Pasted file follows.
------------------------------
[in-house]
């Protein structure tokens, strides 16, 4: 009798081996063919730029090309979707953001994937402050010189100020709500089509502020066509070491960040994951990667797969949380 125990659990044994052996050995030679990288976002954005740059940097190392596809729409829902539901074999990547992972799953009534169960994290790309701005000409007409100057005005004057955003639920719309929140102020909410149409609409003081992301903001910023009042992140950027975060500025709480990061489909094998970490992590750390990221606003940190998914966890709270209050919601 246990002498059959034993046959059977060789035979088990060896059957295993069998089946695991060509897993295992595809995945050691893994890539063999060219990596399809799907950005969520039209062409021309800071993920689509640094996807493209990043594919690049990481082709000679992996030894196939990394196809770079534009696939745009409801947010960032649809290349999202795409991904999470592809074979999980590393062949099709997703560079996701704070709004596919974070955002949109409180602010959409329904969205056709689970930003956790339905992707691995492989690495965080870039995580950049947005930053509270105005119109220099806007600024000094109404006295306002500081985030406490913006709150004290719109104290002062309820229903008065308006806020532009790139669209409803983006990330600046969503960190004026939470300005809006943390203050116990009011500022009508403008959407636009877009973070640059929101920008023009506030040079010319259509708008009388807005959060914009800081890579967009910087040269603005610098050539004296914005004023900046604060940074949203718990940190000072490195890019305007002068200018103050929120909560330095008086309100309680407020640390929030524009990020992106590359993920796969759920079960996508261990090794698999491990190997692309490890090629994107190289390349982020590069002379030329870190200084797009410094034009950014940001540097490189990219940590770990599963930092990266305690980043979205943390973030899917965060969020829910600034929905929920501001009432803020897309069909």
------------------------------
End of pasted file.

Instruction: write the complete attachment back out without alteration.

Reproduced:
[in-house]
């Protein structure tokens, strides 16, 4: 009798081996063919730029090309979707953001994937402050010189100020709500089509502020066509070491960040994951990667797969949380 125990659990044994052996050995030679990288976002954005740059940097190392596809729409829902539901074999990547992972799953009534169960994290790309701005000409007409100057005005004057955003639920719309929140102020909410149409609409003081992301903001910023009042992140950027975060500025709480990061489909094998970490992590750390990221606003940190998914966890709270209050919601 246990002498059959034993046959059977060789035979088990060896059957295993069998089946695991060509897993295992595809995945050691893994890539063999060219990596399809799907950005969520039209062409021309800071993920689509640094996807493209990043594919690049990481082709000679992996030894196939990394196809770079534009696939745009409801947010960032649809290349999202795409991904999470592809074979999980590393062949099709997703560079996701704070709004596919974070955002949109409180602010959409329904969205056709689970930003956790339905992707691995492989690495965080870039995580950049947005930053509270105005119109220099806007600024000094109404006295306002500081985030406490913006709150004290719109104290002062309820229903008065308006806020532009790139669209409803983006990330600046969503960190004026939470300005809006943390203050116990009011500022009508403008959407636009877009973070640059929101920008023009506030040079010319259509708008009388807005959060914009800081890579967009910087040269603005610098050539004296914005004023900046604060940074949203718990940190000072490195890019305007002068200018103050929120909560330095008086309100309680407020640390929030524009990020992106590359993920796969759920079960996508261990090794698999491990190997692309490890090629994107190289390349982020590069002379030329870190200084797009410094034009950014940001540097490189990219940590770990599963930092990266305690980043979205943390973030899917965060969020829910600034929905929920501001009432803020897309069909």